Everything you need to know about IUDs

Everything you need to know about IUDs

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About the author

Kate graduated with a B.A. in Journalism from San Diego State University. She is the Content Manager at Uqora and is responsible for Uqora's social media, newsletters and contributing to the UTI Learning Center.

More about this author

About the Author

Kate graduated with a B.A. in Journalism from San Diego State University. She is the Content Manager at Uqora and is responsible for Uqora's social media, newsletters and contributing to the UTI Learning Center.

More about this author

Did you know that the very first condoms were made from fish bladders and animal intestines? People have been using contraception for thousands of years. Lucky for us, as technology advances so does medicine. Gone are the days of fish bladder condoms, and even the days where the pill was the only option.

IUDs have become more and more popular. Planned Parenthood reported a 75% spike in IUD use among its patients between 2008-2012. So what is the deal? IUDs are one of the most effective forms of birth control, are long lasting and are not permanent. So if you don't like the commitment or side effects of the pill, don’t want to hear the pitter patter of little feet running around but want to have children at a later time, an IUD could be a fantastic option.

What is an IUD?

IUD stands for intrauterine device. It a small piece of plastic shaped like a T and is comparable to the size of a quarter. There are two types of IUDs-the copper IUD and the hormonal IUD. The copper IUD is called ParaGard and last up to 12 years. The hormonal IUD uses a hormone called progestin, the same hormone used in the pill to prevent pregnancy. There are four different hormonal IUDs approved by the FDA lasting a range of 3 to 6 years.

Procedure of inserting an IUD

The IUD will be inserted by a doctor or nurse. Prior to getting an IUD they will ask you medical history questions, make sure you don’t have any STDs or UTIs and examine your uterus to make sure you are a-okay to get an IUD. Then they will usually numb your cervix and use a thin tube to insert the IUD into your uterus. It’s usually a very fast process, lasting around five minutes.

Many people experience pain and cramping immediately after getting the IUD inserted while others experience no pain at all. If you are experiencing some discomfort take the day off. It’s the perfect time to relax and take time for yourself.


IUDs are over 99% effective, making them one of the most effective forms of birth control. It’s also very easy to use, once inserted it becomes effective almost immediately and stays effective until it expires. If you choose to get an IUD, write down the date you got it so you know exactly when you need to get it replaced.

Hormonal IUDs prevent the sperm from reaching the egg by thickening the lining of your uterus this can reduce or stop ovulation which means lighter, less painful periods. Some women lose their periods altogether.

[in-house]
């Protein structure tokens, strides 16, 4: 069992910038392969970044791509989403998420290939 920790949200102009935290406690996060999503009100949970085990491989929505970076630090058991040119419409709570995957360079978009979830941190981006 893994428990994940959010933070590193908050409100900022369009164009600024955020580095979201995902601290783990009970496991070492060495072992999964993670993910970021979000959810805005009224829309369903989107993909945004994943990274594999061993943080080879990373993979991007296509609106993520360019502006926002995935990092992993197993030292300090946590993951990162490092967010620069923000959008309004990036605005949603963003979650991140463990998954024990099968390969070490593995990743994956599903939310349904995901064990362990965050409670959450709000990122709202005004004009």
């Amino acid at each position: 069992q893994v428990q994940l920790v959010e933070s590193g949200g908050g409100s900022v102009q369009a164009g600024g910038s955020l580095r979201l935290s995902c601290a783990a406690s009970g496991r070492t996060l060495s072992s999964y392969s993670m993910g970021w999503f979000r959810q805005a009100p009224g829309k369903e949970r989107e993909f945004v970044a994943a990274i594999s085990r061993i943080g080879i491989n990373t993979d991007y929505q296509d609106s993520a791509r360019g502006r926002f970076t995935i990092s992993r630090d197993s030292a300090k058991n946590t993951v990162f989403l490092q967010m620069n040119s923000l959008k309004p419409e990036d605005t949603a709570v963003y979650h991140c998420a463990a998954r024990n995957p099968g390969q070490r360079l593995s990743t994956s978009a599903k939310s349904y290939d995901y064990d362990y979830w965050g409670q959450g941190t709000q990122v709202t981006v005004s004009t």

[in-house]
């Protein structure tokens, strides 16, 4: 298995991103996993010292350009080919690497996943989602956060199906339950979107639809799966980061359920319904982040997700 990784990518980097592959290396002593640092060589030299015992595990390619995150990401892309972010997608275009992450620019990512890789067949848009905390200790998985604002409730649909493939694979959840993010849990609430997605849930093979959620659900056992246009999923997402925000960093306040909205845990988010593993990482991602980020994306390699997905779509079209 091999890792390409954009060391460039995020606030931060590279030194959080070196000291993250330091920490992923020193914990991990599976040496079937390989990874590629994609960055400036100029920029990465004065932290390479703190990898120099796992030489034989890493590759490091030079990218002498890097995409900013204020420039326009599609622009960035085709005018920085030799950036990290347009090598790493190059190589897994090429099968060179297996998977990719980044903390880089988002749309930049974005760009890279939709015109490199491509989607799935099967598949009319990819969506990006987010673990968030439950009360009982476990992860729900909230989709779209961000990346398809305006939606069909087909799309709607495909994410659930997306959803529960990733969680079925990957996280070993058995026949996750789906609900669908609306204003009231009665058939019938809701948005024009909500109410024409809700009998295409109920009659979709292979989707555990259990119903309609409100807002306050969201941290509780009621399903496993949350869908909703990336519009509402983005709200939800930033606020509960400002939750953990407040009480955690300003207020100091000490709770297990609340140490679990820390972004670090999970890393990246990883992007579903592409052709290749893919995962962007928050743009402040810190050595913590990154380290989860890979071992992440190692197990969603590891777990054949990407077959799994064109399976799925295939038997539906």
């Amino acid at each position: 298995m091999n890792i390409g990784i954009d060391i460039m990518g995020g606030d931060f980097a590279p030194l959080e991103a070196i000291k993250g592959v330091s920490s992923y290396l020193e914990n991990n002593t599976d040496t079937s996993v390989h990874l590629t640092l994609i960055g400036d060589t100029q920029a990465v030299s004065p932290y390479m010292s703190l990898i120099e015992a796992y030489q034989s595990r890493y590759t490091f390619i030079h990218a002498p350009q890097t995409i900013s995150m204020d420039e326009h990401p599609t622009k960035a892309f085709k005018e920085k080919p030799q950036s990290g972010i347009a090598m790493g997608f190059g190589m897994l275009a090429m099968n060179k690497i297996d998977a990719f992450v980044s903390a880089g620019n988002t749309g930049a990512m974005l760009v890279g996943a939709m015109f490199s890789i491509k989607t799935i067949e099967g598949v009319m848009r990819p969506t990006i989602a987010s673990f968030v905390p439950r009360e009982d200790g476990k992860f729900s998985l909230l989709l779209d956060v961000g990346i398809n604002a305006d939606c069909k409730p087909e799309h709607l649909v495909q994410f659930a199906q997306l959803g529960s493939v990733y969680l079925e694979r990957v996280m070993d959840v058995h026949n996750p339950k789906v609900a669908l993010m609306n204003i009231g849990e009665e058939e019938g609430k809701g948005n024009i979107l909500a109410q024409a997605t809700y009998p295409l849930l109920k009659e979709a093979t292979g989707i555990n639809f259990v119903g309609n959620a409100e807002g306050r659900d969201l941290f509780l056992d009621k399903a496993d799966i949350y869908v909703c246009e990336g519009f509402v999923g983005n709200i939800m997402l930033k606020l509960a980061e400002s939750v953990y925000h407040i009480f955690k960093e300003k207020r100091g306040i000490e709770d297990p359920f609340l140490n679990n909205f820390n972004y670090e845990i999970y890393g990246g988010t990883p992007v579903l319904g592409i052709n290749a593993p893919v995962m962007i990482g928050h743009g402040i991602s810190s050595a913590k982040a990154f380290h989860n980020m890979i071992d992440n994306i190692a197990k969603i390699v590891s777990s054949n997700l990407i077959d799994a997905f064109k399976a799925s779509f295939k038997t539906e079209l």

It can take a while for some women’s bodies to adjust to the IUD. Normal side effects include irregular periods and spotting in between periods. Heavier periods with more painful cramps are mainly associated with the copper IUD but all side effects should go away within 3 to 6 months. If you are still experiencing negative side effects longer than 6 months you should consult a doctor regarding having the IUD removed.

There are rare cases where an IUD can fall out or become dislodged. This is unlikely, but more common the first three months of getting it inserted. If this happens your IUD needs to be removed and you should visit a doctor ASAP to do this. It is also possible to get a bacteria infection in your uterus when the IUD is inserted. This is unlikely, however, it can be treated, but may affect your chances of getting pregnant in the future.

IUDs also don’t prevent STDs so while you won’t be worried about getting pregnant, condom use along with an IUD is highly recommended.

There is also increasing anecdotal evidence that different types of IUDs may increase the risk of bacterial vaginosis.


If you decide at any time that you want to have a baby or want to try a different birth control method, removal of the IUD is quick and simple. A doctor or nurse will pull the string attached to the IUD and it slips out, similar to how removing a tampon works.

You might experience light spotting right after your IUD is removed but shouldn’t have any severe side effects. Your period and fertility go back to normal once it’s removed.


IUDs can be expensive or be completely covered by insurance depending on your health insurance plan. Even if you don't have insurance and depending on your income, you might qualify for state programs that will help you pay for birth control. It really varies person by person but Planned Parenthood has offices all over the United States and is set up to provide service for everyone, regardless if you have insurance or not.

Alternative methods for preventing and managing chronic UTIs are emerging.